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Waist and Hip Measurements
There are a number of factors that can help you estimate your risk for health problems like heart disease, stroke, high blood pressure and diabetes. I have discussed a number of these in this column and there is information throughout the Dr. Gourmet site in The health of it all… sidebars.
Body Mass Index is not the perfect measurement
One of the measurements that is used in most research regarding common health problems is the Body Mass Index. BMI works as a good guide for us because it is an inexpensive way to evaluate body fat. It is not perfect, however, and use of Waist to Hip Ratio (WHR) is being studied more and more as another measure to help guide both research and therapy in medicine today.
BMI, WHR, and your risk of diabetes
I've written previously about Body Mass Index and Waist to Hip ratio and theirusefulness in assessing your overall health. There's been some controversy in medical circles, however, about whether Body Mass Index (BMI), Waist to Hip Ratio (WHR) or simple Waist Circumference (WC) is a better predictor of type 2 diabetes.
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When we talk about obesity it seems like we're most often talking about Body Mass Index (BMI). Certainly I've been doing a lot of talking and writing about it. There's another tool that doctors use to assess weight that I've talked about, just not quite as much: Waist-to-Hip Ratio (WHR).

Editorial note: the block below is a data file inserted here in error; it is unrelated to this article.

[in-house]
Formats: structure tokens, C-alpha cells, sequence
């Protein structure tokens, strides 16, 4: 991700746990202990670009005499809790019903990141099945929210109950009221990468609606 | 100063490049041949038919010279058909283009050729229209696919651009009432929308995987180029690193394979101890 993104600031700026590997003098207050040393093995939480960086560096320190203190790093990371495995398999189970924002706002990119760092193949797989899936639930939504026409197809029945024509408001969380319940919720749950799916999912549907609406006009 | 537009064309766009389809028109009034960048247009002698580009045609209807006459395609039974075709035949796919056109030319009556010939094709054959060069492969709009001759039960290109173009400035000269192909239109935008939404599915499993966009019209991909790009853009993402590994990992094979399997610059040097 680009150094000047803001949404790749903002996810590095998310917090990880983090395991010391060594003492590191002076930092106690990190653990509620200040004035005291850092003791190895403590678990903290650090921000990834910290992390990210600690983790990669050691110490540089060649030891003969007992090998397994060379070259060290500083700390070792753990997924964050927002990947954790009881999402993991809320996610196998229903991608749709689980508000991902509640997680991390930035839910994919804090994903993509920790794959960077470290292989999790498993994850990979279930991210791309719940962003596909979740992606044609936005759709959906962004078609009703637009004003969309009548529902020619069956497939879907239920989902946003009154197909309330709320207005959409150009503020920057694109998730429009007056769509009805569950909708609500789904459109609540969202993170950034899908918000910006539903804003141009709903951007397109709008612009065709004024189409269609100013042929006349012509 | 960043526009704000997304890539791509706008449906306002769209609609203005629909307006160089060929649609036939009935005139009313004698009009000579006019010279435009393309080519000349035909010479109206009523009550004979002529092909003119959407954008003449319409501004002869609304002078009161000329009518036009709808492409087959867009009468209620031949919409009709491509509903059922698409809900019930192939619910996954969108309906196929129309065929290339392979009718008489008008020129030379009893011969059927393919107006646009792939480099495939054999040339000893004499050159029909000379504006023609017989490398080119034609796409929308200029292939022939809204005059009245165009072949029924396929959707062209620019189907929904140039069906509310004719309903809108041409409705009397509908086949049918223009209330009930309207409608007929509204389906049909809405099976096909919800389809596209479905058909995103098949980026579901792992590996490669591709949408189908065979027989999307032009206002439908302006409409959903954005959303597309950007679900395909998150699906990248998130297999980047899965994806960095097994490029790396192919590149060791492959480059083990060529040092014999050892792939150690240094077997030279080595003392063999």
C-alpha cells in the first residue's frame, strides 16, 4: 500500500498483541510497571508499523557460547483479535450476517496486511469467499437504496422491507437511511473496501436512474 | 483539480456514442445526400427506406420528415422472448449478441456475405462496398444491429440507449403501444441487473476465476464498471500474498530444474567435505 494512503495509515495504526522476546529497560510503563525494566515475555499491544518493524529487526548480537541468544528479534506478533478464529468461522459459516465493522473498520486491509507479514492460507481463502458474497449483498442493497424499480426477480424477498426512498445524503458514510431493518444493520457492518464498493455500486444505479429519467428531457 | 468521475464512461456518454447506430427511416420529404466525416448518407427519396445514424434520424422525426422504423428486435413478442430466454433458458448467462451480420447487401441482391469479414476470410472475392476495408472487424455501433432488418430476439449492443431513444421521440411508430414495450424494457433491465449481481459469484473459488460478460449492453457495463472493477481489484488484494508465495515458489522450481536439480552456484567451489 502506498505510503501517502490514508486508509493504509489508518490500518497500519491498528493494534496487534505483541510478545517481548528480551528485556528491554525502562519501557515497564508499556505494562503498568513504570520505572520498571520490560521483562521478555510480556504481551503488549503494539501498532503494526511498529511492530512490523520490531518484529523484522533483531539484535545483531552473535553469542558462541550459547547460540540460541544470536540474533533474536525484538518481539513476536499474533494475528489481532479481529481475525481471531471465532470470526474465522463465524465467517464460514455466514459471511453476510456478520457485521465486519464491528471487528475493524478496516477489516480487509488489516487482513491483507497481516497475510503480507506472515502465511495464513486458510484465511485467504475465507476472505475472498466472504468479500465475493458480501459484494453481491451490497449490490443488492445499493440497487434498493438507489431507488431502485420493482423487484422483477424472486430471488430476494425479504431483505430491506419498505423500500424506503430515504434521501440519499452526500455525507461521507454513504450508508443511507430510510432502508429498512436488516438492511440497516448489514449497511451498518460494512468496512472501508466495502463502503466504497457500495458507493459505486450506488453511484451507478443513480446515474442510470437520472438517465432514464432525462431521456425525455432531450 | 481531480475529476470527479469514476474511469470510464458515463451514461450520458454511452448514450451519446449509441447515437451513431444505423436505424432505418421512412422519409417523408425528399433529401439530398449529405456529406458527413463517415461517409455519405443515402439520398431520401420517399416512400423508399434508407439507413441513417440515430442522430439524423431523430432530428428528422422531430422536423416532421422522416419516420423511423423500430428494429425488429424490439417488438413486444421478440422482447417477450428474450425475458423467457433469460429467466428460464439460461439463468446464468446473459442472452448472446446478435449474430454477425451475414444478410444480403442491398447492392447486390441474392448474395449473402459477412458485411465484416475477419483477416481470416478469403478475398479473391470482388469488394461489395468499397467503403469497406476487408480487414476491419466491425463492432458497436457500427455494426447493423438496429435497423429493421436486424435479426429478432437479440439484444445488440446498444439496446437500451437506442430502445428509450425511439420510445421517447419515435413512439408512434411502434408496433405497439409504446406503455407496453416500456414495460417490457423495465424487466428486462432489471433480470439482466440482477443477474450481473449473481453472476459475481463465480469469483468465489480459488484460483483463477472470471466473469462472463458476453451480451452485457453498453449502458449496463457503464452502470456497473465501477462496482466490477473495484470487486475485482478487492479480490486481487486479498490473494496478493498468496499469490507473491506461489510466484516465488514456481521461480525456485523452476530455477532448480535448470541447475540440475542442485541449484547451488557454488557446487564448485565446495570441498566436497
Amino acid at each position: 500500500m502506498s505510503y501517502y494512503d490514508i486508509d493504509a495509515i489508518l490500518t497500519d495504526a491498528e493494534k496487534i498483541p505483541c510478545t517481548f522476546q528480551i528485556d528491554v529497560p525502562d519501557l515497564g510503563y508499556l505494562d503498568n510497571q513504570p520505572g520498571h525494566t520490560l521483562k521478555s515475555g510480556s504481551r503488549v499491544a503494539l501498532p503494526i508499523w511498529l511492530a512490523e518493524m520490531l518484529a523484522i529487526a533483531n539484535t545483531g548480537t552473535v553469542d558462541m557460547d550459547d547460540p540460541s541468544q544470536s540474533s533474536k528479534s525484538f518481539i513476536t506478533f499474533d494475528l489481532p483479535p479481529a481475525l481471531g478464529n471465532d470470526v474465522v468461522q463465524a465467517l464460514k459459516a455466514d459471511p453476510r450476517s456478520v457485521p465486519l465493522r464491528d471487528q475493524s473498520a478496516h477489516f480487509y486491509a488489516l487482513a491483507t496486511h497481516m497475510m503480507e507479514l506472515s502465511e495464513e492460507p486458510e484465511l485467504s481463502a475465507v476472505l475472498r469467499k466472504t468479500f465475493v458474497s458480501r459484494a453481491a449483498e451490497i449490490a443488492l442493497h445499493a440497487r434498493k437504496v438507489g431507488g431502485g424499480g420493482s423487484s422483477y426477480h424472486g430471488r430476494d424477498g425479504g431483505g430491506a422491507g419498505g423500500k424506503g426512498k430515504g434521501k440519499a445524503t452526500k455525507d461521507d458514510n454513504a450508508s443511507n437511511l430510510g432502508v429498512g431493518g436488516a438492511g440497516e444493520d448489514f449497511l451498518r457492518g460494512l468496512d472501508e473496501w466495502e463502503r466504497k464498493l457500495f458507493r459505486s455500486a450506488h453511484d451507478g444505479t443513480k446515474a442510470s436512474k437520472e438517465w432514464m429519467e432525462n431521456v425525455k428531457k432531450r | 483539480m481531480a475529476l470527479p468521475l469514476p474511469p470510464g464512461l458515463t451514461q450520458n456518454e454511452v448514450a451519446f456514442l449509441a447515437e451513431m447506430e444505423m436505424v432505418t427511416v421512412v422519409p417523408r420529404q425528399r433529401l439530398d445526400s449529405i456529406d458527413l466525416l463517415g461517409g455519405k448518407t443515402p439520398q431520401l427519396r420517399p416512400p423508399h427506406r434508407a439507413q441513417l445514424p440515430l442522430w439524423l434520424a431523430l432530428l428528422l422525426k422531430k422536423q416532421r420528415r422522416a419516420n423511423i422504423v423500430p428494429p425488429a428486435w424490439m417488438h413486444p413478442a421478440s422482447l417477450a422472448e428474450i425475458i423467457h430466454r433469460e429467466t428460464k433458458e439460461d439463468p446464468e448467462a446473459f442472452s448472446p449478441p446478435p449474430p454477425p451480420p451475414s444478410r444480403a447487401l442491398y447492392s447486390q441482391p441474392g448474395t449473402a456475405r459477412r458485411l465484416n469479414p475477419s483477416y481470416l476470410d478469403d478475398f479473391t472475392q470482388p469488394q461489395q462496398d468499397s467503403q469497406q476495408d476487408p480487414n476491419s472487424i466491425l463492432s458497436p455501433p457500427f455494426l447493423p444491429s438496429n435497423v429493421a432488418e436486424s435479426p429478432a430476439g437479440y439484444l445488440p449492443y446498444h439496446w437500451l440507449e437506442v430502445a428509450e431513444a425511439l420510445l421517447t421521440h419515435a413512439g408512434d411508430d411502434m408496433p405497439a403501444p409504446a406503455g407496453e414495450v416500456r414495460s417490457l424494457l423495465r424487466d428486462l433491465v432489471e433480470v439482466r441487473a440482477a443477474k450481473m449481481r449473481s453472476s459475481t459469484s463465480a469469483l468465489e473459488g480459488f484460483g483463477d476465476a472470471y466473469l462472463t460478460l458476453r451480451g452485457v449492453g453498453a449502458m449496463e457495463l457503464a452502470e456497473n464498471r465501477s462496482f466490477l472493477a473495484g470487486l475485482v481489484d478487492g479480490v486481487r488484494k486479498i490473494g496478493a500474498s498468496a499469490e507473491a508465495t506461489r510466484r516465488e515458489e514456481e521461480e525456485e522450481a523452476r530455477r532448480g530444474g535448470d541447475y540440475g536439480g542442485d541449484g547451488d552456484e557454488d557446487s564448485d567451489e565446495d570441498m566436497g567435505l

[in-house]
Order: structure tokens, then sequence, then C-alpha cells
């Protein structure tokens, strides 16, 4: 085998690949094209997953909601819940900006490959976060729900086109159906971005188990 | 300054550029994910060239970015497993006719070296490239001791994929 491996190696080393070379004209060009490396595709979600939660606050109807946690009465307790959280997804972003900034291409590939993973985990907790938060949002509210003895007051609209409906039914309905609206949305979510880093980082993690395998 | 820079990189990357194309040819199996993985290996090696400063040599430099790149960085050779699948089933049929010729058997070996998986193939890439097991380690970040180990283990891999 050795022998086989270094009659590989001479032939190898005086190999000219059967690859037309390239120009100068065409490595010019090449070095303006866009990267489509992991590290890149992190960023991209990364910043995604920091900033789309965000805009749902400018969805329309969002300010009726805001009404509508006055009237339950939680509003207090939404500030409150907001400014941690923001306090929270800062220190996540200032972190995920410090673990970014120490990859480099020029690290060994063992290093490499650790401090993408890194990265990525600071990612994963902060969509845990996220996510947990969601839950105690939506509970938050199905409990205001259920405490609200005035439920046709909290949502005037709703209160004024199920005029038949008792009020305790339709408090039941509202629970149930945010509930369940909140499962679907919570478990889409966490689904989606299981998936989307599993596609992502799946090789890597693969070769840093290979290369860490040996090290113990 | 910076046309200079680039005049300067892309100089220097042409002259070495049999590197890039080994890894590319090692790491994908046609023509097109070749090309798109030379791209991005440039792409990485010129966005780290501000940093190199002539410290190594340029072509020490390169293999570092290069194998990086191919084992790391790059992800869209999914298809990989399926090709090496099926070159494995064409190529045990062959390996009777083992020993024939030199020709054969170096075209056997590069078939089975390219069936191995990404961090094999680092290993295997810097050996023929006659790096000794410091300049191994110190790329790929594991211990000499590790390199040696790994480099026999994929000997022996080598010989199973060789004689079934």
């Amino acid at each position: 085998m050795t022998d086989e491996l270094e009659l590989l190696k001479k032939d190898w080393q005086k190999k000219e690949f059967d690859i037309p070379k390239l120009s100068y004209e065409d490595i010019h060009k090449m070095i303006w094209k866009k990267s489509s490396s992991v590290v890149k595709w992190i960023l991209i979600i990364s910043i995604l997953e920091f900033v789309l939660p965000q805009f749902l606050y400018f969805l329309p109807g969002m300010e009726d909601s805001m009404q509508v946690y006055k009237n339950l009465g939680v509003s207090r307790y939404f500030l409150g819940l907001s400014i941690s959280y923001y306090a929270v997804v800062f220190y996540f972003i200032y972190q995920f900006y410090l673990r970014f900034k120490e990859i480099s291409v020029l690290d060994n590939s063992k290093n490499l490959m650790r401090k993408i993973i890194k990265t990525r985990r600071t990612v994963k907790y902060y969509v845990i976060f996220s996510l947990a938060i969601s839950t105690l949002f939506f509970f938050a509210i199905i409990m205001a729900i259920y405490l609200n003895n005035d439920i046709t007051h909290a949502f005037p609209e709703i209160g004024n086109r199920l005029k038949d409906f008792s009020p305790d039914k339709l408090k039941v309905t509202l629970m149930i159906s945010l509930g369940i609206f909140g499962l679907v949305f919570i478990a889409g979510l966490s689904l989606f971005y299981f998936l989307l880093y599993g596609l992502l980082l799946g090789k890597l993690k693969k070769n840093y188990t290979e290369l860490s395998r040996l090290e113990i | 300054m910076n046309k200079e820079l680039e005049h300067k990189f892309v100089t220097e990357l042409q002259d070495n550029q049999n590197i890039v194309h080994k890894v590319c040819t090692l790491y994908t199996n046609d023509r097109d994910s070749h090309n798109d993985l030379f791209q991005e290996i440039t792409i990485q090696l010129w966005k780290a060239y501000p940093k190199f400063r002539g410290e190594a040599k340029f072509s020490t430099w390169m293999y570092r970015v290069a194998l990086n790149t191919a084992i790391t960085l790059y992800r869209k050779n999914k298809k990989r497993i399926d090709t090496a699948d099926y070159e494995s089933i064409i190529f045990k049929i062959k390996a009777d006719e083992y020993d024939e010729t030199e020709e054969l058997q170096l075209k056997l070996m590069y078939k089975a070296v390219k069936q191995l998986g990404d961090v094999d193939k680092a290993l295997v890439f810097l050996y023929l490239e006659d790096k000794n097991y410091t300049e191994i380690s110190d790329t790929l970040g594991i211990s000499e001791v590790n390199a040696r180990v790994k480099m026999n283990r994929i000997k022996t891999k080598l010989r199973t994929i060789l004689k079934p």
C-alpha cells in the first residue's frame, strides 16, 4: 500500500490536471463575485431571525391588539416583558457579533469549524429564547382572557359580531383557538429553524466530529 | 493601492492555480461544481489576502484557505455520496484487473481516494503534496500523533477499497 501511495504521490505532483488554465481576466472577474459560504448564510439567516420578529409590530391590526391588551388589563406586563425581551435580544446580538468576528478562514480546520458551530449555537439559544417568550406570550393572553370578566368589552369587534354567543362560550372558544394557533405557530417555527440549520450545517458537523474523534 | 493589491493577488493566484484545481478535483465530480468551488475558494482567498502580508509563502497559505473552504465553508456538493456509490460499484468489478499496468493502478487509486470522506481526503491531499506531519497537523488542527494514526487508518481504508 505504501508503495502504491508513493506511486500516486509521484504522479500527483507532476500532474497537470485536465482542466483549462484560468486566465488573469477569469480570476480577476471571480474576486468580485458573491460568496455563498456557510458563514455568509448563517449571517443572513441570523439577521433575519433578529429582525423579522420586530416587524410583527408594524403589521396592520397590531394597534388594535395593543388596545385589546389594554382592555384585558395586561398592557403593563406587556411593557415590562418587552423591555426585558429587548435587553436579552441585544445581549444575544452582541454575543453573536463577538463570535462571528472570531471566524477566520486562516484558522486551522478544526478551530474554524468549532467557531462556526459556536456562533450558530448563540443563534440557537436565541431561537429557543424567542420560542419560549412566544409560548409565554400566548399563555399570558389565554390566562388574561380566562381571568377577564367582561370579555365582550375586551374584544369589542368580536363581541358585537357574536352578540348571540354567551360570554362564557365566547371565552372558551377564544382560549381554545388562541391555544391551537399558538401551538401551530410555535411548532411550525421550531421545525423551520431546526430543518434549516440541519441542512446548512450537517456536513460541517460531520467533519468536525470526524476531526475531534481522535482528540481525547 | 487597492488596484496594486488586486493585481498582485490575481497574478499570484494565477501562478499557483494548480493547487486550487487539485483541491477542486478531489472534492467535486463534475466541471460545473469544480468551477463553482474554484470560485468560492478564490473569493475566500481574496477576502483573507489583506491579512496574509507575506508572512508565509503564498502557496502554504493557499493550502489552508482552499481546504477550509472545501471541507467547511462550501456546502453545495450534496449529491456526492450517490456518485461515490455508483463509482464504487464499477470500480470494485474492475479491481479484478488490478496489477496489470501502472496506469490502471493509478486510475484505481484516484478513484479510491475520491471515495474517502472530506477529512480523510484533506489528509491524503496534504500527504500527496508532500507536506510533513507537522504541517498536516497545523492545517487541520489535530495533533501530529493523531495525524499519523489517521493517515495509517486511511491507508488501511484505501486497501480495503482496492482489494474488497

We know that those with a high waist-to-hip ratio are at a higher risk for heart disease as well as other problems, but it appears that they're simply at a higher risk for death, as well.
An international group of researchers looked at the information gathered in a very large study called European Prospective Investigation into Cancer and Nutrition (EPIC) (NEJM 2008;359(20):2105-20). This study included almost 340,000 people from 10 different countries and lasted about 10 years. Those people who participated in the study completed a questionnaire which asked for information regarding their medical history and lifestyle, which included whether they smoked or drank alcohol (and, of course, how much). Their height, weight, waist circumference and waist-to-hip ratio were also recorded.
The researchers compared the BMI and WHR of those people who died during the course of the study with those who did not die. Consistent with other studies of Body Mass Index and the risk of death, those who were underweight (BMI less than 18.5) and those who were overweight, obese, or severely obese (BMI over 25) having higher risks of death.
Similarly, waist circumference and WHR, taken alone, also carried a higher risk of death for those who were under- or overweight.
But when Body Mass Index and Waist-to-Hip Ratio/waist circumference were considered together, it became clear that the waist is a much stronger indicator of risk of death than we ever thought. For any given BMI, they found, an increase in a person's waist circumference of as little as 5 centimeters (almost 2 inches) meant their risk of death went up by 17% for men and 13% for women.
Further, those people with the highest waist-to-hip ratio, compared with those with the lowest, had a 79% higher risk of death for men; women's risk increased 53%.
Once again, those who are "apple-shaped" are shown to be at higher risk than those who are "pear-shaped." This is independent of your Body Mass Index, however: your BMI can be within the normal range, but if you have a poor Waist-to-Hip ratio score, you are still at a higher risk of death. Check your Waist-to-Hip ratio on the DrGourmet.com website.
First posted: December 17, 2008